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The largest redevelopment project in Waterloo Region is about to take place on an historic property within walking distance of the heart of Kitchener. And overall, that’s a very good thing.

The Schneiders property, where J.M. Schneider and his family built a meat packing empire, has been sold to Auburn Developments after sitting empty for three years — a relatively short period of time for 27.6 acres of property. Out of the 27.6 acres, 750,000 square feet is built on.

So now the big question is what will Kitchener’s meat-packing district look like ten or more years down the road?

Details are scarce so far. Reports indicate a mix of 150,000 square feet of commercial use is to be mixed with 2,000 residential units. Hopes of uncovering the portion of Schneider Creek buried on the property appear dim, as one building Auburn desires to keep prevents that from happening. The back end of the property is along the LRT line, making this portion rather accessible.

So I thought this was a good time to share some ideas for the property with Auburn before their planning gets too advanced. I encourage you to take this opportunity to make your voice heard, too.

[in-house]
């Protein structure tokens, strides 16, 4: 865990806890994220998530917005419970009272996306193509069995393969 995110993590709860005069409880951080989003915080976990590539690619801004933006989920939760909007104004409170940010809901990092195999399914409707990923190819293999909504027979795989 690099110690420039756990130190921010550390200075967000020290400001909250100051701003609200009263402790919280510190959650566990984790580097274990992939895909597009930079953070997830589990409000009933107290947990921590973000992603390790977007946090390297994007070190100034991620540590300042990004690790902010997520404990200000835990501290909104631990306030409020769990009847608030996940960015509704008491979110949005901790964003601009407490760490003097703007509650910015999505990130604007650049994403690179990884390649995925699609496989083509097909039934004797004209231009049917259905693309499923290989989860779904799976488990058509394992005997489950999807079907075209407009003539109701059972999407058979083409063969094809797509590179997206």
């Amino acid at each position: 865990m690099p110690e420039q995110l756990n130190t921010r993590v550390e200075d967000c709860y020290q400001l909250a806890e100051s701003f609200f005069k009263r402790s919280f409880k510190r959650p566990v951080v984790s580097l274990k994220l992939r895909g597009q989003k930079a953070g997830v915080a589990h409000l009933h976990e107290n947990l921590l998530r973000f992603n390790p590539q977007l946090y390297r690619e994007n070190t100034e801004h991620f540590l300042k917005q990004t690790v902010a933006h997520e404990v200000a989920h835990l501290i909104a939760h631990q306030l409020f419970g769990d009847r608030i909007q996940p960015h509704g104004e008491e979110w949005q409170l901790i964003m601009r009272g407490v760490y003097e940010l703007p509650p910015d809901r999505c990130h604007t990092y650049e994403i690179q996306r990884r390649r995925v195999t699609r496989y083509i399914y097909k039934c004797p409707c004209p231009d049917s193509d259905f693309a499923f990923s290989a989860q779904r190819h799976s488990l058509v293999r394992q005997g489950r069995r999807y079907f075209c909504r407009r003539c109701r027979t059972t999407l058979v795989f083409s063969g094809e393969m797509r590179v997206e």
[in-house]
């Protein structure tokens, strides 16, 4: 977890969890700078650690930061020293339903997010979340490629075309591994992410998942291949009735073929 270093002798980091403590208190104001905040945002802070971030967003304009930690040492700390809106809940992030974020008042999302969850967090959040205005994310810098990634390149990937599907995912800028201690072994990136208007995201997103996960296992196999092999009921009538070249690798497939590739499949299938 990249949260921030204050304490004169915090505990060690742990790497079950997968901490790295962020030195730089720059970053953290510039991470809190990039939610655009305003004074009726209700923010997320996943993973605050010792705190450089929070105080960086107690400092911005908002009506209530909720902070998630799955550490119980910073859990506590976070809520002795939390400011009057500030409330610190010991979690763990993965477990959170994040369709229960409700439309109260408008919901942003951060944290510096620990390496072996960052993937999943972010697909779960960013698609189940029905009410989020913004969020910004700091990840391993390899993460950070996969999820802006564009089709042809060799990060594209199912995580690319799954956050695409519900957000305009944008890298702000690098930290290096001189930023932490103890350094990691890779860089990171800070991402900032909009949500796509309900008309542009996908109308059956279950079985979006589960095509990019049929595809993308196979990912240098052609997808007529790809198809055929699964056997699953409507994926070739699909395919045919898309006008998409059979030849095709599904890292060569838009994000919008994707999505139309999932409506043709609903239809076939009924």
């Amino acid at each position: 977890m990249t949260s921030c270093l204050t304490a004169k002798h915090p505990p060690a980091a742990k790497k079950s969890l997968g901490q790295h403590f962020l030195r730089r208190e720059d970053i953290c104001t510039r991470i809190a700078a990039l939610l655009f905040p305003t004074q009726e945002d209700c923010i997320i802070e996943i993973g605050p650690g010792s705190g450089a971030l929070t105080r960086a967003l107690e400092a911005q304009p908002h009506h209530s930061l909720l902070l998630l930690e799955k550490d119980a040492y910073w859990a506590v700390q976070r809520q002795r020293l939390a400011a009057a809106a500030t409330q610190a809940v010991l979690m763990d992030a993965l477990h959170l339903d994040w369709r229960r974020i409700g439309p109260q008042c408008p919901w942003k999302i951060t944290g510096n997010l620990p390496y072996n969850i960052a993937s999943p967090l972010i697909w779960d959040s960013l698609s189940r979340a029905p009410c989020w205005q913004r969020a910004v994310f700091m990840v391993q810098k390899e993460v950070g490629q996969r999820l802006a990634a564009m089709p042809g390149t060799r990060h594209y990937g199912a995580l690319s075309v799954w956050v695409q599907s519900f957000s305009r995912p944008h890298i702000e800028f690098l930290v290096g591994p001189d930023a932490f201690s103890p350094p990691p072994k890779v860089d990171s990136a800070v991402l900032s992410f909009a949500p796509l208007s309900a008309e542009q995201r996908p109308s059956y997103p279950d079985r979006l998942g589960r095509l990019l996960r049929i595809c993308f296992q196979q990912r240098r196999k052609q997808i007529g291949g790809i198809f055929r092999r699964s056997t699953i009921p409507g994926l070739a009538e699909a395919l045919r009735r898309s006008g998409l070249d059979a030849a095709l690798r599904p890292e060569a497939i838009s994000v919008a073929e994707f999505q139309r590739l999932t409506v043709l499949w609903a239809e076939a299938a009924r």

I’m pleased to hear that there are plans for adaptive reuse of some of the buildings, and that they are looking at ways to mark the site’s heritage.

My big idea for the site is to build a large modern arena to be the new home of the Kitchener Rangers. Being on the LRT line and near the upcoming iXpress on Ottawa Street means that public transit becomes a viable alternative to driving and parking for such a major venue, while still convenient for driving, as it is close to the expressway. It also provides the city with a facility that can attract entertainment and trade shows that now bypass Waterloo Region for London and Hamilton, two cities that rival us with larger arenas.

I’m confident that a business case can also be made. It also allows for the Aud Complex to be sold by the city for a mixed use residential development suited to that site or perhaps the athletic facilities missing from our Canada Summer Games bid.

In terms of housing, I’m looking for a sizable portion to be affordable housing. This project is a great example of the need for inclusionary zoning that would require a certain portion of it to be affordable. Legislation to allow it was passed by Queen’s Park and became law on Dec. 8, 2016. Unfortunately, it may be too late for this and other recently announced projects, as the government is still in the process of drawing up the regulations our municipalities need to use this new power.

Still, I think it’s critical that our local governments push hard for affordable housing to be a part of the Schneiders property redevelopment. They must also work to have as many three and four bedroom units included so that families can live there.

Altogether, this property holds so much potential and it would be a huge loss to the Region to see that potential wasted.

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